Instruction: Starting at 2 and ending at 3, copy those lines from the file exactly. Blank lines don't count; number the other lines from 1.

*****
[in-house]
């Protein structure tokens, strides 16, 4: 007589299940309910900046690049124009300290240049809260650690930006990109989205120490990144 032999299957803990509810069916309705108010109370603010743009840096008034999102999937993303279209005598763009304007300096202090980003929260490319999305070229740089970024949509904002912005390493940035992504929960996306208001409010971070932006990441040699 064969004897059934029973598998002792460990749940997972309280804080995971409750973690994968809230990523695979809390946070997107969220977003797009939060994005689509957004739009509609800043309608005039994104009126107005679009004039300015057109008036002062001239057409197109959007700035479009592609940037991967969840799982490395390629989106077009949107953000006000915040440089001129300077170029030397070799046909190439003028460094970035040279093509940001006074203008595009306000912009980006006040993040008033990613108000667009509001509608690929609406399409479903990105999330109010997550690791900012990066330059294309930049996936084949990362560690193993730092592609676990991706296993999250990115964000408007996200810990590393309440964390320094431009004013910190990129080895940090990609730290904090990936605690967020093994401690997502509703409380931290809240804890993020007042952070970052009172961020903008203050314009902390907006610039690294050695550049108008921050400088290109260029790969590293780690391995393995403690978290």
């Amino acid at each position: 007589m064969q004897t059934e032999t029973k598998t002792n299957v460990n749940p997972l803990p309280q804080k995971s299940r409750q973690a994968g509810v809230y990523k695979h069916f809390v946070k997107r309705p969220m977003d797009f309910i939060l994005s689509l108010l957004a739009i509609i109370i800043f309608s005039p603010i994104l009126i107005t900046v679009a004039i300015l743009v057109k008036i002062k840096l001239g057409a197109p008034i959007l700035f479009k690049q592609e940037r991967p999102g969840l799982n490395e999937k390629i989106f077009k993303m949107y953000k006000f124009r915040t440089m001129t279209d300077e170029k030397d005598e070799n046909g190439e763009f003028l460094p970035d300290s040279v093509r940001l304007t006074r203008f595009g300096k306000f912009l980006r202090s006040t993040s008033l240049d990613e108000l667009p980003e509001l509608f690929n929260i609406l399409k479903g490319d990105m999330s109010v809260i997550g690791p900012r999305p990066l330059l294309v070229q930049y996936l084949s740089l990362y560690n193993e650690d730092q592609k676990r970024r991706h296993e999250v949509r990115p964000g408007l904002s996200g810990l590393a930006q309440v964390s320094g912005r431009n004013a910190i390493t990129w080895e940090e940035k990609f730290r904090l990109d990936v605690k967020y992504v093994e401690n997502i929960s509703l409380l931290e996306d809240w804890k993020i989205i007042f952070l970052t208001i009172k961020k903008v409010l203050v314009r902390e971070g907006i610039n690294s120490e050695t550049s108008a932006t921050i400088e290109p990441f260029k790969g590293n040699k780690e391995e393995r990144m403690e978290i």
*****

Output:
């Protein structure tokens, strides 16, 4: 007589299940309910900046690049124009300290240049809260650690930006990109989205120490990144 032999299957803990509810069916309705108010109370603010743009840096008034999102999937993303279209005598763009304007300096202090980003929260490319999305070229740089970024949509904002912005390493940035992504929960996306208001409010971070932006990441040699 064969004897059934029973598998002792460990749940997972309280804080995971409750973690994968809230990523695979809390946070997107969220977003797009939060994005689509957004739009509609800043309608005039994104009126107005679009004039300015057109008036002062001239057409197109959007700035479009592609940037991967969840799982490395390629989106077009949107953000006000915040440089001129300077170029030397070799046909190439003028460094970035040279093509940001006074203008595009306000912009980006006040993040008033990613108000667009509001509608690929609406399409479903990105999330109010997550690791900012990066330059294309930049996936084949990362560690193993730092592609676990991706296993999250990115964000408007996200810990590393309440964390320094431009004013910190990129080895940090990609730290904090990936605690967020093994401690997502509703409380931290809240804890993020007042952070970052009172961020903008203050314009902390907006610039690294050695550049108008921050400088290109260029790969590293780690391995393995403690978290």
């Amino acid at each position: 007589m064969q004897t059934e032999t029973k598998t002792n299957v460990n749940p997972l803990p309280q804080k995971s299940r409750q973690a994968g509810v809230y990523k695979h069916f809390v946070k997107r309705p969220m977003d797009f309910i939060l994005s689509l108010l957004a739009i509609i109370i800043f309608s005039p603010i994104l009126i107005t900046v679009a004039i300015l743009v057109k008036i002062k840096l001239g057409a197109p008034i959007l700035f479009k690049q592609e940037r991967p999102g969840l799982n490395e999937k390629i989106f077009k993303m949107y953000k006000f124009r915040t440089m001129t279209d300077e170029k030397d005598e070799n046909g190439e763009f003028l460094p970035d300290s040279v093509r940001l304007t006074r203008f595009g300096k306000f912009l980006r202090s006040t993040s008033l240049d990613e108000l667009p980003e509001l509608f690929n929260i609406l399409k479903g490319d990105m999330s109010v809260i997550g690791p900012r999305p990066l330059l294309v070229q930049y996936l084949s740089l990362y560690n193993e650690d730092q592609k676990r970024r991706h296993e999250v949509r990115p964000g408007l904002s996200g810990l590393a930006q309440v964390s320094g912005r431009n004013a910190i390493t990129w080895e940090e940035k990609f730290r904090l990109d990936v605690k967020y992504v093994e401690n997502i929960s509703l409380l931290e996306d809240w804890k993020i989205i007042f952070l970052t208001i009172k961020k903008v409010l203050v314009r902390e971070g907006i610039n690294s120490e050695t550049s108008a932006t921050i400088e290109p990441f260029k790969g590293n040699k780690e391995e393995r990144m403690e978290i």